Plantsman Matthew Reese visits Lower Kenneggy Nurseries in Cornwall, which specialises in unusual and coastal plants
F or over a decade, I have been making the long journey to west Cornwall for the sole purpose of visiting Lower Kenneggy Nurseries. Situated in rolling countryside, just off the Helston road to Penzance, the nursery is half a mile from the coast. It offers many wonderful, unusual plants and is managed by proprietor and plantsman, Stephen Mules. Stephen purchased four acres of land in the 1980s with the intention of creating a market garden growing a few ornamental plants to support his sideline gardening business. Vegetable production proved to be rather arduous and poorly paid, however, while the nursery side of the business prospered and eventually took over.
Stephen recalls the nursery’s beginnings: “I started growing ornamentals, including a wide range of fuchsias and bedding plants. Gradually, I’ve developed and discovered my identity as a nurseryman, and over the past 15 to 20 years we’ve been specialising in plants for the local climate of west Cornwall.” He points out that the local climate is excellent for growing certain types of plants, but is not ideal for others. “Prairie plants and many roses, for instance, do not do well here. We have a seriously mild, maritime climate. We don’t get hugely hot summers, but have mild winters and significantly greater rainfall than the more eastern counties of England. The temperature difference between the summer and winter is normally relatively small compared with most of the UK.” Although this mild climate means gardeners here can grow a range of
plants that many of us could not consider for gardens elsewhere, the maritime factor has its drawbacks. Wherever you are in this part of Cornwall, you tend not to be further than three miles from the sea, and the salt-laden winds can blow far inland, having a profound impact on planting.
With Britain’s extensive coastline, much of the offering at Lower Kenneggy will thrive elsewhere in the country. Olearias, for example, are among the best plants for providing shelter in a coastal garden. Stephen praises Olearia ‘Talbot de Malahide’ for its smart foliage, large panicles of white flowers and outstanding ability to tolerate salt and wind. Although there are several Olearia cultivars available at Lower Kenneggy, Stephen says that many more are in danger of disappearing from cultivation as they are being superseded in the nursery trade by newer and often less superior selections. In an effort to prevent such loss, Stephen is always on the lookout for older cultivars that have stood the test of time to add to the nursery’s portfolio. There is a strong contingent of plants from the southern hemisphere – Eucalyptus, Hebe, Correa, Grevillea, Prostanthera and Corokia – as well as a range of succulents that will thrive in a position with good drainage.
Although there is an emphasis at Lower Kenneggy on plants that will thrive locally, there are many that will make excellent garden plants in most areas of the UK, whether on the coast or further inland. There are many rare and unusual species, such as the wonderful Buddleja forrestii with its large, willow-like leaves and drooping spikes of scented, milky-mauve flowers, and Griselinia scandens, a peculiarlooking, evergreen shrub that is somewhat reminiscent of a cycad with its stiff habit and shiny leaves and is suitable for a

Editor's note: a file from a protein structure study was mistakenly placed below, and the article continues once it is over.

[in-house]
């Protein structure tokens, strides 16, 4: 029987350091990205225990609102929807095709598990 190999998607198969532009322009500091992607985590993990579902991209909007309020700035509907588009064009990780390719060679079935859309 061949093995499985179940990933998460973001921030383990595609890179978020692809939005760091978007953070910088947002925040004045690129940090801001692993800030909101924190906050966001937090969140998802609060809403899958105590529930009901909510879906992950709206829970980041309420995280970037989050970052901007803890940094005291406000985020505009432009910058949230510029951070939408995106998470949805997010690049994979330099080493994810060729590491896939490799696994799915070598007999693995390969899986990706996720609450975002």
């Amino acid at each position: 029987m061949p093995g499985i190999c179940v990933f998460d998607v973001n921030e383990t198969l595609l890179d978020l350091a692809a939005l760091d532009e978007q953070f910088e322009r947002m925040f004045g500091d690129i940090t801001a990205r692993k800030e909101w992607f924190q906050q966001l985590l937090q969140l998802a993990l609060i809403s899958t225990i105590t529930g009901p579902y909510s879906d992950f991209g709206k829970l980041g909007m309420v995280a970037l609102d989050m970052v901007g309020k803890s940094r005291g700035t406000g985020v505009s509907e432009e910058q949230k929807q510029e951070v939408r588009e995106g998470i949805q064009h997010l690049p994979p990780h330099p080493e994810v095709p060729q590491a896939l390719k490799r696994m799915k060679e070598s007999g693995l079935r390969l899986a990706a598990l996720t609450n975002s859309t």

WITH BRITAIN’S EXTENSIVE COASTLINE, MUCH OF THE OFFERING HERE WILL THRIVE ELSEWHERE IN THE COUNTRY
STEPHEN IS DISCERNING WHEN IT COMES TO DECIDING WHICH PLANTS TO OFFER – IT’S MUCH BETTER TO GROW FEWER THINGS WELL
shady position. More commonplace (though no less excellent) garden plants, such as the long-flowering Geranium ‘Mavis Simpson’, are also considered worthy of selling space. The shade area houses various ferns, including the stunning Dryopteris wallichiana, as well as hydrangeas, camellias and rhododendrons, but the selection is never too huge or overwhelming. For gardeners with glasshouse space, there are plants such as pelargoniums and Tibouchina that require protection.
Stephen is discerning when it comes to deciding which plants to offer for sale:“It’s much better to grow fewer things well than to try to grow everything and not do it properly.” In order for a plant to make the cut, Stephen has to like it and see potential in it. It is also important for that particular plant to fit in with what else is grown at the nursery. A dwarf conifer, for example, would stick out like a sore thumb.
Lower Kenneggy is a rather special nursery that caters in particular to local gardeners, but is also able to provide plants (along with honest and helpful advice) for a wider client base. I, for one, have discovered many treasured plants here, such as the handsome Fuchsia hatschbachii, with its elegant flowers and smart foliage, and Hydrangea macrophylla ‘Beauté Vendômoise’, a lacecap with exceptionally large florets. Visitors will no doubt find their own favourites.
USEFUL INFORMATION Address Lower Kenneggy Nurseries, Rosudgeon, Penzance, Cornwall TR20 9AR. Tel 01736 762959 / 07584 838695. Website lowerkenneggynurseries.co.uk Open March to November, Tuesdays to Saturdays, 10am-5pm.
Above left Hebe expert Marshall Hutchens (left) is bringing his expert knowledge to stock at Lower Kenneggy Nurseries, working alongside owner Stephen Mules.This image Just a small selection of the many plants on sale at Lower Kenneggy Nurseries,which specialises in unusual plants and plants for coastal areas.
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